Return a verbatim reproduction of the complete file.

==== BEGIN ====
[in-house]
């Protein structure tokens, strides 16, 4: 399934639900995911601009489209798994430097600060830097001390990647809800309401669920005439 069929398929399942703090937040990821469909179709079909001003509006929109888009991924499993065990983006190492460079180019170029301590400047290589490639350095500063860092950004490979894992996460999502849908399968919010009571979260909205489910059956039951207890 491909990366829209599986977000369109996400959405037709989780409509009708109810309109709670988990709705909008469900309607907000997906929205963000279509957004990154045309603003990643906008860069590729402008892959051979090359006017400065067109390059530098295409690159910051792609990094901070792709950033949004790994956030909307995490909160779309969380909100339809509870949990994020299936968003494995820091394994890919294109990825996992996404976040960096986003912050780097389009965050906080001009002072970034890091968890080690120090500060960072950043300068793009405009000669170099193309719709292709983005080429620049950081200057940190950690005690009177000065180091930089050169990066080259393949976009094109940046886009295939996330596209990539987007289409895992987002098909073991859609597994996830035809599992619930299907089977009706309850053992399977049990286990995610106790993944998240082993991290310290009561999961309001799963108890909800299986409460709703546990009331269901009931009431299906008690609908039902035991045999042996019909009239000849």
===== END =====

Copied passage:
[in-house]
């Protein structure tokens, strides 16, 4: 399934639900995911601009489209798994430097600060830097001390990647809800309401669920005439 069929398929399942703090937040990821469909179709079909001003509006929109888009991924499993065990983006190492460079180019170029301590400047290589490639350095500063860092950004490979894992996460999502849908399968919010009571979260909205489910059956039951207890 491909990366829209599986977000369109996400959405037709989780409509009708109810309109709670988990709705909008469900309607907000997906929205963000279509957004990154045309603003990643906008860069590729402008892959051979090359006017400065067109390059530098295409690159910051792609990094901070792709950033949004790994956030909307995490909160779309969380909100339809509870949990994020299936968003494995820091394994890919294109990825996992996404976040960096986003912050780097389009965050906080001009002072970034890091968890080690120090500060960072950043300068793009405009000669170099193309719709292709983005080429620049950081200057940190950690005690009177000065180091930089050169990066080259393949976009094109940046886009295939996330596209990539987007289409895992987002098909073991859609597994996830035809599992619930299907089977009706309850053992399977049990286990995610106790993944998240082993991290310290009561999961309001799963108890909800299986409460709703546990009331269901009931009431299906008690609908039902035991045999042996019909009239000849």